When Spirit and Earth Touch: Customs, Taboos, and Ongons

As I stated earlier, the spirit and physical worlds are not really
separated since they touch in many places everywhere. However, there are
certain situations where the spirit world and this world touch in dramatic
ways that require special notice and are regulated by specific rules of
behavior. This can be embodied in a person, such as a shaman, a newborn, or
a deceased individual. Physical sites where spirit and earth touch are in
sacred sites such as mountains, trees, or oboo, or in a specially devised
dwelling place for a spirit called an ongon. Contact with spirits can be
beneficial or detrimental depending on the type of spirit involved and its
character. It can also present some danger to the well being of a person’s
souls because they may be tempted to follow spirits into other worlds.

While contact with a shaman is normally quite safe because his spirits are
employed for beneficial purposes, other people with contact with the spirit
world can be quite dangerous. Spirit possession or influence can cause
illness or insanity, and must be ended quickly. Newborn children and their
mothers are sequestered for a certain amount of time following birth, not
only to protect the newly entered souls of the child, but also because the
entry of the souls through the mother makes her slightly other-worldly and
dangerous to other humans. In the same way the household of a person who
has died as well as the persons who dispose of the body become temporarily
taboo because of their presence at the exit of souls from the world. The
name of a dead person may remain taboo for a period of time lasting from a
few days to forever. It is believed that the mention of the dead person’s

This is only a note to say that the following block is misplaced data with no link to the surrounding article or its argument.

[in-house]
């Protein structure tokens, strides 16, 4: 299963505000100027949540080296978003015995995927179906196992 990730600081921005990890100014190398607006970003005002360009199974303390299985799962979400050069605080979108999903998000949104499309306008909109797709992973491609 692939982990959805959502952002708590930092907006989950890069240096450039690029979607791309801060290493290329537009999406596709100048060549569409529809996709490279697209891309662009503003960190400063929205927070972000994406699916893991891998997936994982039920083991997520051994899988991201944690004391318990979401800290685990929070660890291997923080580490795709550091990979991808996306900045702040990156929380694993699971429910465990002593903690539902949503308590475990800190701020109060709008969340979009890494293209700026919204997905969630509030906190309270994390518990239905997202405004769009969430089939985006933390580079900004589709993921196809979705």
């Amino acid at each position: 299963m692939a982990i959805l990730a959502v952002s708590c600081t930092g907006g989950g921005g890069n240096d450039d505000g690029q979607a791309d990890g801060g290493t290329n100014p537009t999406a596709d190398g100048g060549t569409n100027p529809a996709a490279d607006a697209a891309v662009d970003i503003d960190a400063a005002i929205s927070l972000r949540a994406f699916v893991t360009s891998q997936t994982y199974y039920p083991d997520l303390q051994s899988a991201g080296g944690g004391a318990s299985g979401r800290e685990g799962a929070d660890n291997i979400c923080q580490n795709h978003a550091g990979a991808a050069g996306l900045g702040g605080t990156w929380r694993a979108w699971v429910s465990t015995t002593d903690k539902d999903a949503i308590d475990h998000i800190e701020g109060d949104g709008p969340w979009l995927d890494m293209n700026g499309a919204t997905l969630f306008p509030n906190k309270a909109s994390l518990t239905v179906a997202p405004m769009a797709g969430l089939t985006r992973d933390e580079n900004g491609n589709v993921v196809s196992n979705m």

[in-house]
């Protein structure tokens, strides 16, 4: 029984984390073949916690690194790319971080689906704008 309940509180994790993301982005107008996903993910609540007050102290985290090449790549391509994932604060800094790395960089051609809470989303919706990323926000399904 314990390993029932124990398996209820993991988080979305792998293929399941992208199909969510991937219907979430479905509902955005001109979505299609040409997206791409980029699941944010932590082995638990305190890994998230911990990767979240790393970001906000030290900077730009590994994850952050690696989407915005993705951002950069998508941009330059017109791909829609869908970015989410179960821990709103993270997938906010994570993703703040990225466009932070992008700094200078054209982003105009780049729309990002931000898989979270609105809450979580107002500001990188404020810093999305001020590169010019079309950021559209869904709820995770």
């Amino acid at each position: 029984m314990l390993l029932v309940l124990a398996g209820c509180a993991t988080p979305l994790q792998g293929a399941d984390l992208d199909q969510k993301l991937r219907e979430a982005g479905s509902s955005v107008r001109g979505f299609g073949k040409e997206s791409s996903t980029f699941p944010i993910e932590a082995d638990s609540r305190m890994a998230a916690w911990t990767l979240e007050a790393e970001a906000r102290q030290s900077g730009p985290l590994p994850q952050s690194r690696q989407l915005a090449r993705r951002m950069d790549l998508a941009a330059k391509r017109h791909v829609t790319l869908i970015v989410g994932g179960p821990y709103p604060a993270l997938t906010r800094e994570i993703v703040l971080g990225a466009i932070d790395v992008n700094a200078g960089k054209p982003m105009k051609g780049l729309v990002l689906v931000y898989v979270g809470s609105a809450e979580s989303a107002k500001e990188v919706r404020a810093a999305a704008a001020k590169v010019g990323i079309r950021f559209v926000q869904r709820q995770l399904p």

name may call him or her back from the lower world or cause it to stay
around. This is dangerous because dead people may try to take the suns
souls of the ones they loved.

Spiritually powerful places in nature require respect of the spirits that
dwell there. Insults to the spirits can result in their attack on the
offending person or his community. On the other hand, honoring the spirits
of these places bring good luck and prosperity.

A special site of contact between spirits and the physical world are
ongons, specially created houses for spirits. These are beneficial as long
as they are treated with honor. Ongons are one of the most important
shamanist tools in Mongolia and Siberia, and almost all tribes use them.
They come in many different forms; they can be carved out of wood, painted
on leather, mounted on a wooden hoop or made out of metal. The materials
used to make ongons includes wood, leather, felt, rocks, paper, fur,
feathers, and metal. Some ongons are abstract and some resemble dolls.
While the ongon may be made by ordinary people they are enlivened by the
shaman who calls the spirit to occupy it. Most ongons are occupied by
ancestor spirits or animal spirits, but some contain very powerful nature
spirits. After being quickened an ongon is honored by being placed in the
sacred place of the ger and fed offerings of liquor, blood, milk, or fat.
Two of the most important ongons which are found in Mongolian households
are Zol Zayaach and Avgaldai. Zol Zayaach is depicted as a male-female pair
and is a protector of the household and herds; Avgaldai is a copper mask of
the bear ancestor and is occasionally worn by a shaman in the triennial
ominan ritual which honors all of the spirits and initiates new shamans.
Shamans normally have a large set of ongons which house their helper
spirits; in fact the shaman costume itself is an ongon of the shaman’s utha
spirit. Special ongons may be created for healing and soul retrieval
ceremonies and left with a patient in order to carry on the healing process
and protect the patient’s souls. Temporary ongons of wood or grass are
sometimes used in rituals to hold a disease spirit which is then released
when the ongon is discarded out in nature afterward. Ongons are passed down
from generation to generation because the spirit will continue to live in
them and neglect of the spirit may make it turn hostile.

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